The Trump administration on June 1 moved to limit the ability of individual states to use provisions of the Clean Water Act (CWA) to block energy projects, a potential win for the power generation and other energy industry sectors that have battled lengthy licensing and permitting reviews and rejections based on climate change arguments.
The rulemaking is a setback for those who oppose the siting of oil and natural gas transportation pipelines, and power generation projects such as coal- and natural gas-fired power plants, and hydroelectric dams, the permitting of which has been among the biggest legal and political battlegrounds in recent years.
Environmental Protection Agency (EPA) Administrator Andrew Wheeler on Monday signed a rule that restricts the scope of state reviews under Section 401 of the Clean Water Act. Wheeler defended the action in a call Monday with media, saying the EPA wants “to make sure we are limiting the 401 process just to water quality,” noting the rule excludes limits on state reviews of climate and air pollution impacts. “States may very well have other avenues through the permitting process for their other concerns on a project.”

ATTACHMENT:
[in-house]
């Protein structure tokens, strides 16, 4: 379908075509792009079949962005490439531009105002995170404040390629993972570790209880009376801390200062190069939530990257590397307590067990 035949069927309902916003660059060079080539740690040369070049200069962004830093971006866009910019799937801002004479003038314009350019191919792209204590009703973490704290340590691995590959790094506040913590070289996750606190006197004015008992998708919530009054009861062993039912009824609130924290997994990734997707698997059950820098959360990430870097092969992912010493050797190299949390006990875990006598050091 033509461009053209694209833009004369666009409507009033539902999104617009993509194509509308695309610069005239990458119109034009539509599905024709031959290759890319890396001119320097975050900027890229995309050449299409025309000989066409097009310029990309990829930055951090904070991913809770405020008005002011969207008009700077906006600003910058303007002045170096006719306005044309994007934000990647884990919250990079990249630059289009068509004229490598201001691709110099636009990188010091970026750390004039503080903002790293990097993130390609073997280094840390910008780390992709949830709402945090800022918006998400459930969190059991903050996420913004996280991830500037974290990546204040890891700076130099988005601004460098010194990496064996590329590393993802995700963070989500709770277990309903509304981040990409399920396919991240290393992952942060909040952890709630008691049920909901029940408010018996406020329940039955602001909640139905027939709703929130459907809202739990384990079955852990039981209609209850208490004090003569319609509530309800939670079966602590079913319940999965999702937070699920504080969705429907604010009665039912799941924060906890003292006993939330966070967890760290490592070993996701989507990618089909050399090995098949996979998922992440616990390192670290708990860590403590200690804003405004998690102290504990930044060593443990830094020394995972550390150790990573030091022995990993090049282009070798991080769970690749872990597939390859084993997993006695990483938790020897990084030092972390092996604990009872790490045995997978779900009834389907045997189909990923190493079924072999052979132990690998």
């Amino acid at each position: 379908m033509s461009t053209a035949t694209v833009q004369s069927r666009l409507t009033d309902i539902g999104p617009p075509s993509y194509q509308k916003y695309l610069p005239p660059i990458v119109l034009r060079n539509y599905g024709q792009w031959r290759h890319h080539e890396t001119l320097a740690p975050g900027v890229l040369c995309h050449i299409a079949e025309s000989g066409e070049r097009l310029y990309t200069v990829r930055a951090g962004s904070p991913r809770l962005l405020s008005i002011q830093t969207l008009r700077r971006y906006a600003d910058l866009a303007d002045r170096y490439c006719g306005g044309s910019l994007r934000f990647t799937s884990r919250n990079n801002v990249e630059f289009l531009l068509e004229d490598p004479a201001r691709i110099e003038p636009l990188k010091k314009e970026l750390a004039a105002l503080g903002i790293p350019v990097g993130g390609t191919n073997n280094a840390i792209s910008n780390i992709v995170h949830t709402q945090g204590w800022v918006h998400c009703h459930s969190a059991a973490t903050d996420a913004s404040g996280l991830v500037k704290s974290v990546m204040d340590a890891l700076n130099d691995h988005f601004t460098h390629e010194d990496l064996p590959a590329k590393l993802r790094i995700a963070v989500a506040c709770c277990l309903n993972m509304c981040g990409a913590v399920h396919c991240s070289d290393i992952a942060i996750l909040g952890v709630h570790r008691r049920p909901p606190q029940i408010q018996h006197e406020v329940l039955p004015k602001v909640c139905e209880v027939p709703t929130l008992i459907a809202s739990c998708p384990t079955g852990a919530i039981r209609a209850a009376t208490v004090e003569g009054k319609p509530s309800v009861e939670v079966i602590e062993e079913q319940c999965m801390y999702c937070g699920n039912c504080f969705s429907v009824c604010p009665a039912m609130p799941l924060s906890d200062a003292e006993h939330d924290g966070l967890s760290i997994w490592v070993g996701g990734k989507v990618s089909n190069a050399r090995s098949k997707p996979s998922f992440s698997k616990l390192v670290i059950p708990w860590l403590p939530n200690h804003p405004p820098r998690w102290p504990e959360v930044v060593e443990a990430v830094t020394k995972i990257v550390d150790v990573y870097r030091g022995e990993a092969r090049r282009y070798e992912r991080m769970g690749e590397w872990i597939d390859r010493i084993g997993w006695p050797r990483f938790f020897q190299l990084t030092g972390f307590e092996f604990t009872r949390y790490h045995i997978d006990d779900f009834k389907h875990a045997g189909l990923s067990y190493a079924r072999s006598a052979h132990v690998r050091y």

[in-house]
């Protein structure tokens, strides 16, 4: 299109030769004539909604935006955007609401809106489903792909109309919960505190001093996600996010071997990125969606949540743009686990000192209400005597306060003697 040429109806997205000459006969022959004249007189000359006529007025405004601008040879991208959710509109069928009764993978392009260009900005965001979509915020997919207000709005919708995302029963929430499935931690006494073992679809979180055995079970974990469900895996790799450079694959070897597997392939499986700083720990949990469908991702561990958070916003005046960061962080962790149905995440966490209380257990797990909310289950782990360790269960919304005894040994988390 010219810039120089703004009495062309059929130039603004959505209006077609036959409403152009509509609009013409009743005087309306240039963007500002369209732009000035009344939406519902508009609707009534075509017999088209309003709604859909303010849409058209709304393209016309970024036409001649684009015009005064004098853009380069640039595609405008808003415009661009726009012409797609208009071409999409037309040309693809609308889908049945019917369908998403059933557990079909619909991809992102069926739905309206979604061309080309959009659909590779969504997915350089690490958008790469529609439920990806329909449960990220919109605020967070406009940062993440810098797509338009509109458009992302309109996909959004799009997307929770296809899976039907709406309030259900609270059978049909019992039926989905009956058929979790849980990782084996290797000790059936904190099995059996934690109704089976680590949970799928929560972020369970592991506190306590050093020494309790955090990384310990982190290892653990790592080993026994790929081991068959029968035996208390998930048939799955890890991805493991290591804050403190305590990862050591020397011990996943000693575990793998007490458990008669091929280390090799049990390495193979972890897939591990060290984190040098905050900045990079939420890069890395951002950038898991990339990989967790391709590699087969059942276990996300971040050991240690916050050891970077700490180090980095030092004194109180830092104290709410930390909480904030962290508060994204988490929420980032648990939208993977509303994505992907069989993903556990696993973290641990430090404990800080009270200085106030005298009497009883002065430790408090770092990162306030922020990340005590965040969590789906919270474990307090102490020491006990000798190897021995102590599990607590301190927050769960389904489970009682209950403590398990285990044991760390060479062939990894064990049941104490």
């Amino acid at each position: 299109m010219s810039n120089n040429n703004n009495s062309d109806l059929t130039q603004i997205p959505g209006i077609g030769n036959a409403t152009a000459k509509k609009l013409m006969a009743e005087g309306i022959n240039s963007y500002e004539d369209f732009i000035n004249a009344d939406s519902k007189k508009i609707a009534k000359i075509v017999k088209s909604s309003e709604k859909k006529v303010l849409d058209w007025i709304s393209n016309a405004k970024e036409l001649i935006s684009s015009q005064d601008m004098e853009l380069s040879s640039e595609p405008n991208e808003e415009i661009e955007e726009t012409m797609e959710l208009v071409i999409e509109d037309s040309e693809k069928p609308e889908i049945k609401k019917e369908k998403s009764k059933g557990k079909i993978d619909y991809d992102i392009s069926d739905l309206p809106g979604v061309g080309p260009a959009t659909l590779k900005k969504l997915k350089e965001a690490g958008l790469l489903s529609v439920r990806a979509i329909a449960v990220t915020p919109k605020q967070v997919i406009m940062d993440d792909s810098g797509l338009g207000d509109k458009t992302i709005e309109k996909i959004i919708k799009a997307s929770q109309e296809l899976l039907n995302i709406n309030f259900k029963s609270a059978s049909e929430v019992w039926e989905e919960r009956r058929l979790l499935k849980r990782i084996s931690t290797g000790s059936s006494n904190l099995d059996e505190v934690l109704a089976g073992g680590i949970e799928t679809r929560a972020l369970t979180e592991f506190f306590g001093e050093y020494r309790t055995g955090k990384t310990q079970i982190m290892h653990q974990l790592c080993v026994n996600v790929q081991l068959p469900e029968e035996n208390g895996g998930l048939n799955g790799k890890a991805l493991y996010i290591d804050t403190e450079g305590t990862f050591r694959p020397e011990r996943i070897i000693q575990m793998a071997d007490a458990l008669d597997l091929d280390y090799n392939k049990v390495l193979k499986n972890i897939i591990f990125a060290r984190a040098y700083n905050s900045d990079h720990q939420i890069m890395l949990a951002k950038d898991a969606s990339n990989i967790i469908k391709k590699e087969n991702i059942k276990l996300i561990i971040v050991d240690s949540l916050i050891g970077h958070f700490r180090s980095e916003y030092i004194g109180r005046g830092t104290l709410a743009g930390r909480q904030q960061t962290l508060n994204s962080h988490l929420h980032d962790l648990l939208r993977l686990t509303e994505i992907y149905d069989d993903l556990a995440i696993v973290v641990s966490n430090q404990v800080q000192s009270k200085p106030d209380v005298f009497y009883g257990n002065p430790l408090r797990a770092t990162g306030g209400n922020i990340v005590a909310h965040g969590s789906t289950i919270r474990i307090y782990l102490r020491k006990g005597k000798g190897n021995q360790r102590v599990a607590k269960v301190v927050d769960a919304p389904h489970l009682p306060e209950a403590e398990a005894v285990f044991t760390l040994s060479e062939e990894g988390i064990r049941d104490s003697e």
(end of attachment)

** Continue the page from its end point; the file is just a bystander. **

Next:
Wheeler said, “we have seen too many times, particularly in recent years, particularly in the Northwest and New York, the misuse and abuse of 401 authority for water quality when the cited reason has nothing to do with water quality. Today’s action will end this abuse of the Clean Water Act.”
The new rule restricts the scope of state reviews and places a one-year deadline for states to take final actions on a permit request under the CWA. The EPA has worked on the final rule for several months in order to support an executive order signed last year by President Trump.